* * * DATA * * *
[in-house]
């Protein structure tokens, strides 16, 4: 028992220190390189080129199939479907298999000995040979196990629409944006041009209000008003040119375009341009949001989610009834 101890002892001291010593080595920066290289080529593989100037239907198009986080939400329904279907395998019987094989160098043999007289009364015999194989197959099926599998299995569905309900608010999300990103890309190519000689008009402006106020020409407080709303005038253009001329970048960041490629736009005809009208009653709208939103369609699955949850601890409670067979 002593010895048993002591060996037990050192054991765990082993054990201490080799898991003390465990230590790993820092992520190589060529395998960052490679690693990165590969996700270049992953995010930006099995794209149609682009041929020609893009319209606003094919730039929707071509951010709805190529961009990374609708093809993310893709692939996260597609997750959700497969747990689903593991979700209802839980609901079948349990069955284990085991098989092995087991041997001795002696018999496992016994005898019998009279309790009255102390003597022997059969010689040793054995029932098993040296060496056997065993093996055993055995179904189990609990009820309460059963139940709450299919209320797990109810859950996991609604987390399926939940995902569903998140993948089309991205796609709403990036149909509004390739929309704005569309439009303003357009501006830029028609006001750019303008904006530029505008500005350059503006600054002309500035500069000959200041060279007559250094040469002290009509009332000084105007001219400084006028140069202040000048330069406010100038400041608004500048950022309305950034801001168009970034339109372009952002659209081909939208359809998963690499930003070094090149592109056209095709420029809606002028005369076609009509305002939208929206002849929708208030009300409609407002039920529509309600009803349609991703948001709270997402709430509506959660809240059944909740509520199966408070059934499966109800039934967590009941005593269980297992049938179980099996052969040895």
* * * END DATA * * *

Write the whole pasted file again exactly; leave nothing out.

[in-house]
């Protein structure tokens, strides 16, 4: 028992220190390189080129199939479907298999000995040979196990629409944006041009209000008003040119375009341009949001989610009834 101890002892001291010593080595920066290289080529593989100037239907198009986080939400329904279907395998019987094989160098043999007289009364015999194989197959099926599998299995569905309900608010999300990103890309190519000689008009402006106020020409407080709303005038253009001329970048960041490629736009005809009208009653709208939103369609699955949850601890409670067979 002593010895048993002591060996037990050192054991765990082993054990201490080799898991003390465990230590790993820092992520190589060529395998960052490679690693990165590969996700270049992953995010930006099995794209149609682009041929020609893009319209606003094919730039929707071509951010709805190529961009990374609708093809993310893709692939996260597609997750959700497969747990689903593991979700209802839980609901079948349990069955284990085991098989092995087991041997001795002696018999496992016994005898019998009279309790009255102390003597022997059969010689040793054995029932098993040296060496056997065993093996055993055995179904189990609990009820309460059963139940709450299919209320797990109810859950996991609604987390399926939940995902569903998140993948089309991205796609709403990036149909509004390739929309704005569309439009303003357009501006830029028609006001750019303008904006530029505008500005350059503006600054002309500035500069000959200041060279007559250094040469002290009509009332000084105007001219400084006028140069202040000048330069406010100038400041608004500048950022309305950034801001168009970034339109372009952002659209081909939208359809998963690499930003070094090149592109056209095709420029809606002028005369076609009509305002939208929206002849929708208030009300409609407002039920529509309600009803349609991703948001709270997402709430509506959660809240059944909740509520199966408070059934499966109800039934967590009941005593269980297992049938179980099996052969040895």